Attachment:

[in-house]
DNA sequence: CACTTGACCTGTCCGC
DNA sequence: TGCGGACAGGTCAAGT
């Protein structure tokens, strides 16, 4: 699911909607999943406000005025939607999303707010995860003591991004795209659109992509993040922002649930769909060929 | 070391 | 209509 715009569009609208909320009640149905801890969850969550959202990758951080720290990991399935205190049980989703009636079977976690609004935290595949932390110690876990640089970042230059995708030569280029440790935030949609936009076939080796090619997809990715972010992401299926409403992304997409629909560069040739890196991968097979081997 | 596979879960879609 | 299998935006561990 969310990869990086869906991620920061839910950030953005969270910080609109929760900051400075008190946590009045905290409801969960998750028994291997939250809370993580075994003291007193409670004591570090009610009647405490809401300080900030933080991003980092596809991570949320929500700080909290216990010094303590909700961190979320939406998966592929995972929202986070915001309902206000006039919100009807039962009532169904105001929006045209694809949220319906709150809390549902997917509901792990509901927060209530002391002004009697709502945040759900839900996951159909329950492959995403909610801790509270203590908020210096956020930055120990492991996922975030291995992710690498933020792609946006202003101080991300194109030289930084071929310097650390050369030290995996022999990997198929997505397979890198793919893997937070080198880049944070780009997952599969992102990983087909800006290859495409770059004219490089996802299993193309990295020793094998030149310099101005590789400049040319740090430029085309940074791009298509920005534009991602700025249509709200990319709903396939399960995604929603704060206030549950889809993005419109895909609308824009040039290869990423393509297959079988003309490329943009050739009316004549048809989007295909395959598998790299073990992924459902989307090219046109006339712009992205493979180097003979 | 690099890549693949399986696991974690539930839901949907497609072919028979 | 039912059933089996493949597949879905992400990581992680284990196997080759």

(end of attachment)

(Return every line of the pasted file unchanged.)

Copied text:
[in-house]
DNA sequence: CACTTGACCTGTCCGC
DNA sequence: TGCGGACAGGTCAAGT
């Protein structure tokens, strides 16, 4: 699911909607999943406000005025939607999303707010995860003591991004795209659109992509993040922002649930769909060929 | 070391 | 209509 715009569009609208909320009640149905801890969850969550959202990758951080720290990991399935205190049980989703009636079977976690609004935290595949932390110690876990640089970042230059995708030569280029440790935030949609936009076939080796090619997809990715972010992401299926409403992304997409629909560069040739890196991968097979081997 | 596979879960879609 | 299998935006561990 969310990869990086869906991620920061839910950030953005969270910080609109929760900051400075008190946590009045905290409801969960998750028994291997939250809370993580075994003291007193409670004591570090009610009647405490809401300080900030933080991003980092596809991570949320929500700080909290216990010094303590909700961190979320939406998966592929995972929202986070915001309902206000006039919100009807039962009532169904105001929006045209694809949220319906709150809390549902997917509901792990509901927060209530002391002004009697709502945040759900839900996951159909329950492959995403909610801790509270203590908020210096956020930055120990492991996922975030291995992710690498933020792609946006202003101080991300194109030289930084071929310097650390050369030290995996022999990997198929997505397979890198793919893997937070080198880049944070780009997952599969992102990983087909800006290859495409770059004219490089996802299993193309990295020793094998030149310099101005590789400049040319740090430029085309940074791009298509920005534009991602700025249509709200990319709903396939399960995604929603704060206030549950889809993005419109895909609308824009040039290869990423393509297959079988003309490329943009050739009316004549048809989007295909395959598998790299073990992924459902989307090219046109006339712009992205493979180097003979 | 690099890549693949399986696991974690539930839901949907497609072919028979 | 039912059933089996493949597949879905992400990581992680284990196997080759």